The fire next time



WHEN the smoke has finally cleared and the navy has completed its Dunkirk, evacuating thousands of Australians from their own beaches, let’s have a national conference.

A special national conference.

A conference which will be special because all the state and federal ministers responsible for fire and emergency services will be invited, and none of them will be allowed to speak.

State premiers and even the prime minister will be welcome to attend, but they won’t be allowed to speak either. They will all be invited to shut up and listen, think and learn.

This will be a conference for firefighters, volunteer and paid, focusing on the practical issues of what went right, what could have been done better, what we have to change before the next crisis, and what we need from governments. Now.

A quick wish list

  • All petrol stations to be required by law to have diesel generators capable of running their pumps during a power cut.
  • Employers to be fully compensated for wages paid to volunteers while on active service.
  • All mobile phone towers to have battery back-up for at least five hours.
  • More mobile phone towers to eliminate communications blackspots.
  • All major fire trucks to be fitted with halo sprinkler systems and heat-reflective curtains.
  • All fire trucks to carry thermal imaging cameras.
  • Regular aerial patrols monitoring parks and forests with thermal imaging cameras.
  • More water bombers, including at least one large aircraft permanently based in each state.
  • More Quick Response Vehicles – 4WD utes fitted with pump and 500-litre water tank.
  • All electricity wires in rural areas to be aerial bundled (sheathed).

Fire authorities have been warning for years that Australia was at risk of catastrophic fires. They were right. They think it can happen, will happen, again. Chances are, they will be right again.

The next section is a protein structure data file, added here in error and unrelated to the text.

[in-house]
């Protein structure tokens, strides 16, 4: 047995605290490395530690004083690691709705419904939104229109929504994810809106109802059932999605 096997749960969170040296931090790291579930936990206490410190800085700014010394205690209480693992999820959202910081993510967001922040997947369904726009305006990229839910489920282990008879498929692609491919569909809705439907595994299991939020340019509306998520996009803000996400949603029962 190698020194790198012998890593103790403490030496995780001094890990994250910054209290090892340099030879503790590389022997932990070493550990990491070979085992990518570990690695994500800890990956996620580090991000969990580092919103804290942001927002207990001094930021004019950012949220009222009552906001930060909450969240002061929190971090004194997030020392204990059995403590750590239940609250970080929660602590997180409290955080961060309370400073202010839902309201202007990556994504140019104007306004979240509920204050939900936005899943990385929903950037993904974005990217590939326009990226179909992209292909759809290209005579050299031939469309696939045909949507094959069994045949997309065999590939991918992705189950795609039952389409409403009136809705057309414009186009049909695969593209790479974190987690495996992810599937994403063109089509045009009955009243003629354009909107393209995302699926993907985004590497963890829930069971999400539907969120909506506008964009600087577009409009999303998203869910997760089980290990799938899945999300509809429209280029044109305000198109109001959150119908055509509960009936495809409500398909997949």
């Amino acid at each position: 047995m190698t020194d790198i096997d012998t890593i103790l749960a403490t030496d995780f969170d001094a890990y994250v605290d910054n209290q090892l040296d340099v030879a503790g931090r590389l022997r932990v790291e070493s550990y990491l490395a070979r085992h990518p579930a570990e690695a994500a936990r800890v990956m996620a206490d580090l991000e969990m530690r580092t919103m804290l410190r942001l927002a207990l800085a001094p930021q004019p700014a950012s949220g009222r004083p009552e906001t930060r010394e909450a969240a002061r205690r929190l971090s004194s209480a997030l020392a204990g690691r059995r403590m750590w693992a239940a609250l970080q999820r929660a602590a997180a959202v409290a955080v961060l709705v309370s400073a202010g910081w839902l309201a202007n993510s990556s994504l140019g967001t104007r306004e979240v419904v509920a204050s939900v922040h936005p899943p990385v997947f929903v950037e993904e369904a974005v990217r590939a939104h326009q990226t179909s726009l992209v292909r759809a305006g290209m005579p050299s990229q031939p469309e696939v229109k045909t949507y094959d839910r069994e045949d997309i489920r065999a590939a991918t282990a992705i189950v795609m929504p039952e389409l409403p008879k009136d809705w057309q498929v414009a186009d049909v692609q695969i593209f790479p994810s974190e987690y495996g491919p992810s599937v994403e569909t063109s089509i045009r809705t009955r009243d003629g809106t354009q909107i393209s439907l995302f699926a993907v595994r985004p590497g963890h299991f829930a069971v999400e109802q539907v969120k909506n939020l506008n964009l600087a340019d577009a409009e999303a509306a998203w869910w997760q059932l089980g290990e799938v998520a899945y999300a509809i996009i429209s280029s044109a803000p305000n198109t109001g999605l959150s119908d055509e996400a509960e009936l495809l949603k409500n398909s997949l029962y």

Maybe not for five years. Maybe this year, again. But it will happen. We need to be ready for it. We need to make some simple, practical changes, fast.

This will not be a conference about climate change. Anyone who tries to turn the discussion into the current political shouting match about climate change will be given a rake hoe and told to go out and carve a five-metre fire break round the conference venue.

For those of you not familiar with the humble rake hoe, also known as a McLeod tool, it is like a double-headed, heavy-duty garden rake. Stout metal teeth on one side, a solid metal scraper on the other. It’s a pretty primitive fire-fighting tool, but it had to be used at times in the recent NSW fires. If you haven’t got any water, what else are you going to do?

Scraping the fire break may not be too hard, because this special conference will be held in a burnt-out area. Probably somewhere in rural NSW, though East Gippsland in Victoria could be a strong contender, with WA an odds-on outsider.

Accommodation would be in tents on the oval, as it often is for volunteers away from home for days at a time to help battle major fires. The RFS (the NSW volunteer fire service) could lend some of their tents that can sleep dozens of fireys. Perhaps the pollies could be allocated one of their long tents, the one with the air conditioner with the faulty thermostat, blowing freezing air into the tent all night. If ScoMo comes, it will be because he just wants to be there. Up against the fan.

At least 60 per cent of the conference places would be reserved for volunteers. Their hands-on experience would be essential, and they are the ones that will take ideas back to their brigades.

Preference could be given to those who were actively involved in the recent fires, either on trucks, in the air, on incident management teams, or on the radio and the phones. But all vollies would be welcome.

Attendance for any volunteer with at least two years’ active service, in any role, would be free.

Let’s have the conference in August. That will give us two months to implement recommendations before the likely start of the next fire season.

In the meantime, let’s dig out the reports of the inquiries into earlier disasters, such as the Canberra fire in 2003, Victoria 2009, and the Blue Mountains in 2013. Some key recommendations from those inquiries were only partially implemented, or were rejected for                       political reasons.

Some of us learned a lot from those disasters, but these latest fires have exceeded even the worst-case scenarios predicted by current fire-behaviour models.

 We have much to discuss.

Brian Donaghy was a volunteer firefighter with the South Australian Country Fire Service for 20 years